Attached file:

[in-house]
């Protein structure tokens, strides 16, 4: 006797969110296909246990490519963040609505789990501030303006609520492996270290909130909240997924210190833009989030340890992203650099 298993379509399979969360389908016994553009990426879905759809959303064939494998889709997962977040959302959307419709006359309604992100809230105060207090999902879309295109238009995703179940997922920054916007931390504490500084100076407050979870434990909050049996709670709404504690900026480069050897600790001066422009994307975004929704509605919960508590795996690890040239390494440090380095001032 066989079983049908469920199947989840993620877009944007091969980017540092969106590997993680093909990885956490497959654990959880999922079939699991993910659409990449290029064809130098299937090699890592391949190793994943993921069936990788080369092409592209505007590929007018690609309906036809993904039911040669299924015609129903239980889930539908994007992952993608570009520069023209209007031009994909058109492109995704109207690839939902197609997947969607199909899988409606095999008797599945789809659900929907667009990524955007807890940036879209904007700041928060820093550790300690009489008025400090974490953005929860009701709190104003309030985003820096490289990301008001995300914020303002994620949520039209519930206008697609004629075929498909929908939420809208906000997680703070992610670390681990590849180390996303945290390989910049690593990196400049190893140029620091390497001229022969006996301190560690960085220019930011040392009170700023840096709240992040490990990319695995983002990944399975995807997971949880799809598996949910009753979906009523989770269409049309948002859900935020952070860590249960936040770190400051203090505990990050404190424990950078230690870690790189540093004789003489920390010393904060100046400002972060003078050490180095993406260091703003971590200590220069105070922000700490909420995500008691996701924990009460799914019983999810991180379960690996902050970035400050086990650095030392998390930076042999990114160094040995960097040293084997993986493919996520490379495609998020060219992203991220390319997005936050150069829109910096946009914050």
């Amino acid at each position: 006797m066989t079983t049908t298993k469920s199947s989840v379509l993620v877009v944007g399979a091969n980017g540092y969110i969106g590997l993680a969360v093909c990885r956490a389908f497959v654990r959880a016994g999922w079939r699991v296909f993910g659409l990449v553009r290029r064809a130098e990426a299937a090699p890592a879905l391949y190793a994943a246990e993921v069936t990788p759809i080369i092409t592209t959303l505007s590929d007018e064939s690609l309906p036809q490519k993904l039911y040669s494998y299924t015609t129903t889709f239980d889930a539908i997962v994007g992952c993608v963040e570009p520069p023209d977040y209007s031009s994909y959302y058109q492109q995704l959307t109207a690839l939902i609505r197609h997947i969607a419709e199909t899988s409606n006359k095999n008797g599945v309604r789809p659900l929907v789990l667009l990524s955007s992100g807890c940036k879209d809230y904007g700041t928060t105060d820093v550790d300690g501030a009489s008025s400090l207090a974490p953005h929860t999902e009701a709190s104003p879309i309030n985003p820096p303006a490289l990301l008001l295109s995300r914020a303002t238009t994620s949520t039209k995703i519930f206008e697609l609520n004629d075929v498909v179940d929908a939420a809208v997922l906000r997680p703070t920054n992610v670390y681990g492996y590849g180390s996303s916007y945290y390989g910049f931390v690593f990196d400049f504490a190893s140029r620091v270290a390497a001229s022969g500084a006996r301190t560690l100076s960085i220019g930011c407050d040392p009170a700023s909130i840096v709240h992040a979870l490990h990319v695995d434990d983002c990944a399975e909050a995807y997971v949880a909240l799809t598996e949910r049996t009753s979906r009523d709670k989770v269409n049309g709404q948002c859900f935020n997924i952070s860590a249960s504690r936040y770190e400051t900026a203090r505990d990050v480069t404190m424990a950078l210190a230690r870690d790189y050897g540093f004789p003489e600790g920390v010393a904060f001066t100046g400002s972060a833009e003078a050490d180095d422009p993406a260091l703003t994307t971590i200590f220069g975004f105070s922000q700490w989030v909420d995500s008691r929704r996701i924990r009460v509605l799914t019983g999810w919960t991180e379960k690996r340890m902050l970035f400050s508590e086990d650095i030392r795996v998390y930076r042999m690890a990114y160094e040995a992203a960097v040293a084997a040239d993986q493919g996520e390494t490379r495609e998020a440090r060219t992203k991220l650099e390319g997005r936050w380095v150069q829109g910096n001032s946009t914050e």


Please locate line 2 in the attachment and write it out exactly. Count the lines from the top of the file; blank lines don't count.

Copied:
């Protein structure tokens, strides 16, 4: 006797969110296909246990490519963040609505789990501030303006609520492996270290909130909240997924210190833009989030340890992203650099 298993379509399979969360389908016994553009990426879905759809959303064939494998889709997962977040959302959307419709006359309604992100809230105060207090999902879309295109238009995703179940997922920054916007931390504490500084100076407050979870434990909050049996709670709404504690900026480069050897600790001066422009994307975004929704509605919960508590795996690890040239390494440090380095001032 066989079983049908469920199947989840993620877009944007091969980017540092969106590997993680093909990885956490497959654990959880999922079939699991993910659409990449290029064809130098299937090699890592391949190793994943993921069936990788080369092409592209505007590929007018690609309906036809993904039911040669299924015609129903239980889930539908994007992952993608570009520069023209209007031009994909058109492109995704109207690839939902197609997947969607199909899988409606095999008797599945789809659900929907667009990524955007807890940036879209904007700041928060820093550790300690009489008025400090974490953005929860009701709190104003309030985003820096490289990301008001995300914020303002994620949520039209519930206008697609004629075929498909929908939420809208906000997680703070992610670390681990590849180390996303945290390989910049690593990196400049190893140029620091390497001229022969006996301190560690960085220019930011040392009170700023840096709240992040490990990319695995983002990944399975995807997971949880799809598996949910009753979906009523989770269409049309948002859900935020952070860590249960936040770190400051203090505990990050404190424990950078230690870690790189540093004789003489920390010393904060100046400002972060003078050490180095993406260091703003971590200590220069105070922000700490909420995500008691996701924990009460799914019983999810991180379960690996902050970035400050086990650095030392998390930076042999990114160094040995960097040293084997993986493919996520490379495609998020060219992203991220390319997005936050150069829109910096946009914050």